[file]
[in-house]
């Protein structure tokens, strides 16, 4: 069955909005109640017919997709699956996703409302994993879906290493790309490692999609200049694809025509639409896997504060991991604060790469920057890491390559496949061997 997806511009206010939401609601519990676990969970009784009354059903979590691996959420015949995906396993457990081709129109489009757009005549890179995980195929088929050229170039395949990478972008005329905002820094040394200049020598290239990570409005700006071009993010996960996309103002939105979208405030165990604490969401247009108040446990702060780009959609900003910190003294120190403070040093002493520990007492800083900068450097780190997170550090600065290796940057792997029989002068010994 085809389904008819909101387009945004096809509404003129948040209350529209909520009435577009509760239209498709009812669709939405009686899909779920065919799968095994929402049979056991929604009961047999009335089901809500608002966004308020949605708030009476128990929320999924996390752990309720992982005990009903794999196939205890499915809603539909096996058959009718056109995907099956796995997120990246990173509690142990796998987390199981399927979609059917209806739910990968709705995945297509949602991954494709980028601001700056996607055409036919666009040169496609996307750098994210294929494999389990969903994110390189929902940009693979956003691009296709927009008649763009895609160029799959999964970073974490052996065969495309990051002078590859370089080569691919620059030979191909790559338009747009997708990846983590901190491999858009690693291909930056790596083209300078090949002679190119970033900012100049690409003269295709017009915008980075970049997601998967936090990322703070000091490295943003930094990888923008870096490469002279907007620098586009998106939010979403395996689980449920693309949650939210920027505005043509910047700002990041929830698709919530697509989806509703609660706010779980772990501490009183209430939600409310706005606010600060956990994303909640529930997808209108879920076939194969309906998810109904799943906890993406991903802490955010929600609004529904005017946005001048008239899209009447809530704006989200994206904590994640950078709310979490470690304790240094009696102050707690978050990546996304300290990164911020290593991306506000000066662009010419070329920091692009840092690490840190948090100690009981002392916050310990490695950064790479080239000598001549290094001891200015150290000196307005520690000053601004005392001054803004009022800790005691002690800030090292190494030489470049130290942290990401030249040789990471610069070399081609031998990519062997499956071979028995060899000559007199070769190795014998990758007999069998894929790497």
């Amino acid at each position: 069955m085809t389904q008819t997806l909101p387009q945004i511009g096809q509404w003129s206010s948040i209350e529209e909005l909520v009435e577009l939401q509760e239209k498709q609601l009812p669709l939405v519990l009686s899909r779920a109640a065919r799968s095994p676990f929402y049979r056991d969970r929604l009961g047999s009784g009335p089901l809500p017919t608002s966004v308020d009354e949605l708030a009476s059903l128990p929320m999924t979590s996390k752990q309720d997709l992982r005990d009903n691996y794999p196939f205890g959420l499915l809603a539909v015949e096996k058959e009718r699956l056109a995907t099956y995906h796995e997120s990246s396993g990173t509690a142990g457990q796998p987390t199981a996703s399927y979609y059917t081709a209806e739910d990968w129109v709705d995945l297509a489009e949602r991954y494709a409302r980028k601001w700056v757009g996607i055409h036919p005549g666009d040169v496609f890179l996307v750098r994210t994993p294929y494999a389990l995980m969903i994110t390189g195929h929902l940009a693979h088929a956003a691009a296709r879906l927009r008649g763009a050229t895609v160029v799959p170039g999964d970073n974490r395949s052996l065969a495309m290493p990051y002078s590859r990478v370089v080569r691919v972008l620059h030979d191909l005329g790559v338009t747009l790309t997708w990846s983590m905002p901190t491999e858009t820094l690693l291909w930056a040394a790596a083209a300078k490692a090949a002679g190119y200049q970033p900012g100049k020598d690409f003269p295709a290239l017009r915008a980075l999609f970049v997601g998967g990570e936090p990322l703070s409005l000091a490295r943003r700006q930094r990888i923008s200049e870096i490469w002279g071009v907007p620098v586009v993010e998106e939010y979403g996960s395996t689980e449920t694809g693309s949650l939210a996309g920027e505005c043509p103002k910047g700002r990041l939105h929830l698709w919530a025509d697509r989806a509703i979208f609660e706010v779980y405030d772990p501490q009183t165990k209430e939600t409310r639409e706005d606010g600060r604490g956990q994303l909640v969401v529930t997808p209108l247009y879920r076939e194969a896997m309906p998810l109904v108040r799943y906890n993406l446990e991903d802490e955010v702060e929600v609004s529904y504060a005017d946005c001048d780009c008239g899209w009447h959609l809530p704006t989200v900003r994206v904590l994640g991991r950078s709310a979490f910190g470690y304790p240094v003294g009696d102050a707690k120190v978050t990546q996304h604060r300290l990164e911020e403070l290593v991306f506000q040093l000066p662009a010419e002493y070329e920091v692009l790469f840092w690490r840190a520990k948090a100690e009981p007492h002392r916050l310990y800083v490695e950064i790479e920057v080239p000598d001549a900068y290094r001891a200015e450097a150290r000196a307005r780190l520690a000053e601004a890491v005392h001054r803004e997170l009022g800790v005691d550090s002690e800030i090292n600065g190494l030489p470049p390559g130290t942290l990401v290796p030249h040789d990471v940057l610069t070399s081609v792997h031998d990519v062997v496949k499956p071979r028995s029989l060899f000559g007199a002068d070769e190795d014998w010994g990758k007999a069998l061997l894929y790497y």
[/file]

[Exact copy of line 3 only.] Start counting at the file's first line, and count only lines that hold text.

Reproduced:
């Amino acid at each position: 069955m085809t389904q008819t997806l909101p387009q945004i511009g096809q509404w003129s206010s948040i209350e529209e909005l909520v009435e577009l939401q509760e239209k498709q609601l009812p669709l939405v519990l009686s899909r779920a109640a065919r799968s095994p676990f929402y049979r056991d969970r929604l009961g047999s009784g009335p089901l809500p017919t608002s966004v308020d009354e949605l708030a009476s059903l128990p929320m999924t979590s996390k752990q309720d997709l992982r005990d009903n691996y794999p196939f205890g959420l499915l809603a539909v015949e096996k058959e009718r699956l056109a995907t099956y995906h796995e997120s990246s396993g990173t509690a142990g457990q796998p987390t199981a996703s399927y979609y059917t081709a209806e739910d990968w129109v709705d995945l297509a489009e949602r991954y494709a409302r980028k601001w700056v757009g996607i055409h036919p005549g666009d040169v496609f890179l996307v750098r994210t994993p294929y494999a389990l995980m969903i994110t390189g195929h929902l940009a693979h088929a956003a691009a296709r879906l927009r008649g763009a050229t895609v160029v799959p170039g999964d970073n974490r395949s052996l065969a495309m290493p990051y002078s590859r990478v370089v080569r691919v972008l620059h030979d191909l005329g790559v338009t747009l790309t997708w990846s983590m905002p901190t491999e858009t820094l690693l291909w930056a040394a790596a083209a300078k490692a090949a002679g190119y200049q970033p900012g100049k020598d690409f003269p295709a290239l017009r915008a980075l999609f970049v997601g998967g990570e936090p990322l703070s409005l000091a490295r943003r700006q930094r990888i923008s200049e870096i490469w002279g071009v907007p620098v586009v993010e998106e939010y979403g996960s395996t689980e449920t694809g693309s949650l939210a996309g920027e505005c043509p103002k910047g700002r990041l939105h929830l698709w919530a025509d697509r989806a509703i979208f609660e706010v779980y405030d772990p501490q009183t165990k209430e939600t409310r639409e706005d606010g600060r604490g956990q994303l909640v969401v529930t997808p209108l247009y879920r076939e194969a896997m309906p998810l109904v108040r799943y906890n993406l446990e991903d802490e955010v702060e929600v609004s529904y504060a005017d946005c001048d780009c008239g899209w009447h959609l809530p704006t989200v900003r994206v904590l994640g991991r950078s709310a979490f910190g470690y304790p240094v003294g009696d102050a707690k120190v978050t990546q996304h604060r300290l990164e911020e403070l290593v991306f506000q040093l000066p662009a010419e002493y070329e920091v692009l790469f840092w690490r840190a520990k948090a100690e009981p007492h002392r916050l310990y800083v490695e950064i790479e920057v080239p000598d001549a900068y290094r001891a200015e450097a150290r000196a307005r780190l520690a000053e601004a890491v005392h001054r803004e997170l009022g800790v005691d550090s002690e800030i090292n600065g190494l030489p470049p390559g130290t942290l990401v290796p030249h040789d990471v940057l610069t070399s081609v792997h031998d990519v062997v496949k499956p071979r028995s029989l060899f000559g007199a002068d070769e190795d014998w010994g990758k007999a069998l061997l894929y790497y």